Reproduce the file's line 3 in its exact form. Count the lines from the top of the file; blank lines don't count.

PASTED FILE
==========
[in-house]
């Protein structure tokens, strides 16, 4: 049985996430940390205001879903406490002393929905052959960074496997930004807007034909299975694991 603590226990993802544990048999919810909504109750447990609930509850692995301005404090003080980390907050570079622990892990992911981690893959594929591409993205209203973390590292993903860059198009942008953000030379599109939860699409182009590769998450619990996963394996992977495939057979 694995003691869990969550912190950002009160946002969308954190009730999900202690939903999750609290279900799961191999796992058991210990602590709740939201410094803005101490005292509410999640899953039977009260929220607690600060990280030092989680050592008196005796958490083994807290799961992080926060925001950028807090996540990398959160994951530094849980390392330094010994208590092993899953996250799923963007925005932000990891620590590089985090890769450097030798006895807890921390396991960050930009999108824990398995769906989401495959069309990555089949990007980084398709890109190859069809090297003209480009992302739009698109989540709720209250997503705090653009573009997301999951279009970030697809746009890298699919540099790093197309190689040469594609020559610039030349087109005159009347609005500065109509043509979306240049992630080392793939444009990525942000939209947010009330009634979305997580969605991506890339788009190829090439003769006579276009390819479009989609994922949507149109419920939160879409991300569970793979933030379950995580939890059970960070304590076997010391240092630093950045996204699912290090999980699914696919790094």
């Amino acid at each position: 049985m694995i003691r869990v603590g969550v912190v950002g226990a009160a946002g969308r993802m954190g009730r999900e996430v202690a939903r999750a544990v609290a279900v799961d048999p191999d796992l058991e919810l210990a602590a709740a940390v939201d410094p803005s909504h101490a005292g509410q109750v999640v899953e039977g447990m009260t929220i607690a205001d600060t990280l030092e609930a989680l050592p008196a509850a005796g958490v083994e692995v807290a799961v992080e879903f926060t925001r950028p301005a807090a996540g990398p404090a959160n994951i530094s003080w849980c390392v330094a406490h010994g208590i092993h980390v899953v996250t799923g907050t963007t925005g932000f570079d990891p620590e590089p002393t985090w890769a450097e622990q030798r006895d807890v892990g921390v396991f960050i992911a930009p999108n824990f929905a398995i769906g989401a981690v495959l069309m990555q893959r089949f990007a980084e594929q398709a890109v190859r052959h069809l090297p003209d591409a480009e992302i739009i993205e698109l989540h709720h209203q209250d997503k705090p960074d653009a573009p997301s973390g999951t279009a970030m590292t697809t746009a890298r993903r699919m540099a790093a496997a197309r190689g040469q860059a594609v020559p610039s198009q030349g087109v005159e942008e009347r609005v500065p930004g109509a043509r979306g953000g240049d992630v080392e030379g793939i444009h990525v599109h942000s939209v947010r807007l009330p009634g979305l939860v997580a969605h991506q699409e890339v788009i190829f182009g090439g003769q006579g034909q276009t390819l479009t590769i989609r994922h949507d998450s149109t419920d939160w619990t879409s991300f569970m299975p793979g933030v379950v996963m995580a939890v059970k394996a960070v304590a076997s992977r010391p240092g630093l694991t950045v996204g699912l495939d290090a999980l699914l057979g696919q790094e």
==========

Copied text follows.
């Amino acid at each position: 049985m694995i003691r869990v603590g969550v912190v950002g226990a009160a946002g969308r993802m954190g009730r999900e996430v202690a939903r999750a544990v609290a279900v799961d048999p191999d796992l058991e919810l210990a602590a709740a940390v939201d410094p803005s909504h101490a005292g509410q109750v999640v899953e039977g447990m009260t929220i607690a205001d600060t990280l030092e609930a989680l050592p008196a509850a005796g958490v083994e692995v807290a799961v992080e879903f926060t925001r950028p301005a807090a996540g990398p404090a959160n994951i530094s003080w849980c390392v330094a406490h010994g208590i092993h980390v899953v996250t799923g907050t963007t925005g932000f570079d990891p620590e590089p002393t985090w890769a450097e622990q030798r006895d807890v892990g921390v396991f960050i992911a930009p999108n824990f929905a398995i769906g989401a981690v495959l069309m990555q893959r089949f990007a980084e594929q398709a890109v190859r052959h069809l090297p003209d591409a480009e992302i739009i993205e698109l989540h709720h209203q209250d997503k705090p960074d653009a573009p997301s973390g999951t279009a970030m590292t697809t746009a890298r993903r699919m540099a790093a496997a197309r190689g040469q860059a594609v020559p610039s198009q030349g087109v005159e942008e009347r609005v500065p930004g109509a043509r979306g953000g240049d992630v080392e030379g793939i444009h990525v599109h942000s939209v947010r807007l009330p009634g979305l939860v997580a969605h991506q699409e890339v788009i190829f182009g090439g003769q006579g034909q276009t390819l479009t590769i989609r994922h949507d998450s149109t419920d939160w619990t879409s991300f569970m299975p793979g933030v379950v996963m995580a939890v059970k394996a960070v304590a076997s992977r010391p240092g630093l694991t950045v996204g699912l495939d290090a999980l699914l057979g696919q790094e």